latest IE URL spoofing vulnerability

Discussion in 'other security issues & news' started by PhilThePill, Dec 29, 2003.

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  1. PhilThePill

    PhilThePill Registered Member

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    Hi all...

    This is my first time here, though I'm active in 4 other forums.

    As the last post on IE flaws seems to be dated in October (?), and having scoured the site, it seemed like the right place (and time) to post this little tidbit I stumbled upon tonight, trying to get a fix for the latest IE URL spoofing vulnerability (not yet patched by MS in December). I thought it wise to let you in on this little temporary and working(!) patch from http://security.openwares.org/

    BTW, this is FRESH (dated Dec. 20th)

    There are 2 exploit test buttons (for before and after the patch is applied) located here : http://security.openwares.org/

    You won't need 2 aspirins to feel better in the morning ! It works right away... ;)

    Regards to all, Phil
     
  2. snowbound

    snowbound Retired Moderator

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    Hi PhilThe Pill :)
    Welcome to wilders.

    This thread looks like it is related

    http://www.wilderssecurity.com/showthread.php?t=18091;start=msg112349#msg112349





    snowbound
     
  3. PhilThePill

    PhilThePill Registered Member

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    From the same link above, this :
    And this :
    It was submitted on the 20th, but updated on the 28th.

    ...in regards to the post you mention, I guess I didn't look hard enough... :doubt:

    Oh well...
     
  4. bigc73542

    bigc73542 Retired Moderator

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    I tried to go to the link in the first post but my mcafee virusscan won't allow me to open the page it says it has the exploit url spoof virus on the site so I guess I didn't need to see it anyway since I never, never, open internet explorer anyway.
     

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  5. Vietnam Vet

    Vietnam Vet Registered Member

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    Hi bigc73542,

    Looked to me like that virus warning said the infected file name was Opera and that it needed to be deleted............so! :eek: :rolleyes: :D
     
  6. bigc73542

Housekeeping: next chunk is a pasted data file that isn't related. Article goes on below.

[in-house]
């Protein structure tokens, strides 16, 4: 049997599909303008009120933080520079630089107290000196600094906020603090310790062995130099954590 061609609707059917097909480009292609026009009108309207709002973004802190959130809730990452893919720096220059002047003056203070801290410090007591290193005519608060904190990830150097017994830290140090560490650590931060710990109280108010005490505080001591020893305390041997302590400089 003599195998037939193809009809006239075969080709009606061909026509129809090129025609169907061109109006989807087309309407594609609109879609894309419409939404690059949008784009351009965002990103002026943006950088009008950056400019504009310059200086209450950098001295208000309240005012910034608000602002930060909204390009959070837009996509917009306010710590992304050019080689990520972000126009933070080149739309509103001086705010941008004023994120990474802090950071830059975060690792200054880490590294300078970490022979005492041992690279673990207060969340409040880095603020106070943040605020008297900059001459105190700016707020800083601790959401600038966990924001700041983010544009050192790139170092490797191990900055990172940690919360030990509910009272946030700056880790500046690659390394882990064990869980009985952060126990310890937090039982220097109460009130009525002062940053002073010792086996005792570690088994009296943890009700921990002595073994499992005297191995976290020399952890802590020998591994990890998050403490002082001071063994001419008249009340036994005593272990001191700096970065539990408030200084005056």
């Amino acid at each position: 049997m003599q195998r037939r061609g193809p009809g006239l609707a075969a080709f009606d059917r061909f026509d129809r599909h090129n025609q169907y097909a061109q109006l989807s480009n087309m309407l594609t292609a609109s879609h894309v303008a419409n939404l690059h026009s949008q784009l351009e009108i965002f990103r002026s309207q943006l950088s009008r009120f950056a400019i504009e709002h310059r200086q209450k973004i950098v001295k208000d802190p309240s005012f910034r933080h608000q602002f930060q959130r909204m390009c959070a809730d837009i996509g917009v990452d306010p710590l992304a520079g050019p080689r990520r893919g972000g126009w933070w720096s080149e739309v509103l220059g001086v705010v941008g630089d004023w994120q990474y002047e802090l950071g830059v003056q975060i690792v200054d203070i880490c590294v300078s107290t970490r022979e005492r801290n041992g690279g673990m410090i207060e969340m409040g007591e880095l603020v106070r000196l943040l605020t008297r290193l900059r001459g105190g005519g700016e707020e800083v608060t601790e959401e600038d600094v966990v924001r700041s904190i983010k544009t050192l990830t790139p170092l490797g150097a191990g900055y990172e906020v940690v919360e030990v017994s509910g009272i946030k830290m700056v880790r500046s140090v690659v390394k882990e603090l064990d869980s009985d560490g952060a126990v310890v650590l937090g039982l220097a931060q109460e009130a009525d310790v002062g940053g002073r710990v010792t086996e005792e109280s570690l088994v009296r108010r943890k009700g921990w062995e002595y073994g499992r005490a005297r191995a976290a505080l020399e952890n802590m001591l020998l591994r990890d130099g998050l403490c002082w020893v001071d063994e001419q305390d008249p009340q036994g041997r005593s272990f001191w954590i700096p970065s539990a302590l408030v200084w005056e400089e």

bigc73542 Retired Moderator

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    Oh no no. The virus name is in the following screen shot. THe virus was in the opera cache. And was deleted.
     

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  7. Vietnam Vet

    Vietnam Vet Registered Member

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    Just kidding you know. Maybe I needed more of these :D :D :D
     
  8. bigc73542

    bigc73542 Retired Moderator

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    i think it must have been the google eyes on the first reply,It threw me off :eek:
     
  9. Vietnam Vet

    Vietnam Vet Registered Member

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    OK, now back to being serious for a minute. On that site they do have a couple of test exploits for the url spoofing vulnerability. I assume that is what McAfee is alarming on(NOD32 doesn't even blink). I did not go running around the site trying to see if anything else was incognito.

    Was just curious if anyone else was getting an alert on that site. Wouldn't think the board management would allow the link to remain if there was a serious risk there. Maybe it all boils down to which antivirus programmers have added support to their products for the spoofing vulnerability. Not sure, but I think NAV did. If that is the case here, it would be nice to know someone was watching over my shoulder in case I get careless. Anyone else curious?

    Oh and by the way, I am not necessarily saying it is the antivirus community's responsibility here. I used that as an example simply because it was an antivirus alert that got my attention here in the first place.
     
  10. bigc73542

    bigc73542 Retired Moderator

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    I won't try to say mcafee is infalable but I have used it for a long time and it doesn't false alarm hardly ever. Not to say that it didn't on this ocassion but it would be out of the ordinary for it to do so. I probably in the last four years that I have used mcafee almost exclusively have not gotten over four false positives. But you never know.
     
  11. Vietnam Vet

    Vietnam Vet Registered Member

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    Well, maybe I am way out in left field here, because I am certainly no expert on what is actually happening. If McAfee is alarming on an actual virus that is on that site looking to infect someone by using the spoofing exploit, that is a whole different can of worms here. And if that is so, I just got a whole lot more concerned about the fact that NOD32 slept through the whole thing when I went there.

    I was thinking more along the lines that McAfee was warning about an actual spoofed URL, which is what the test exploit there is doing by pretending to send you to a Windows Update site, when it actually goes to openwares.org(66.226.81.182). If that is the case, then I don't think that is a false alarm at all by McAfee. Possibly overkill calling it a virus, but not a false alarm.

    Seems to me that the possibilities here are:
    1. There is an actual virus that I am feeling particularly unprotected against.
    2. It is a false alarm on something McAfee perceived to be an actual virus.
    3. It is a true warning about an exploit, using rather strong terminology to identify the exploit.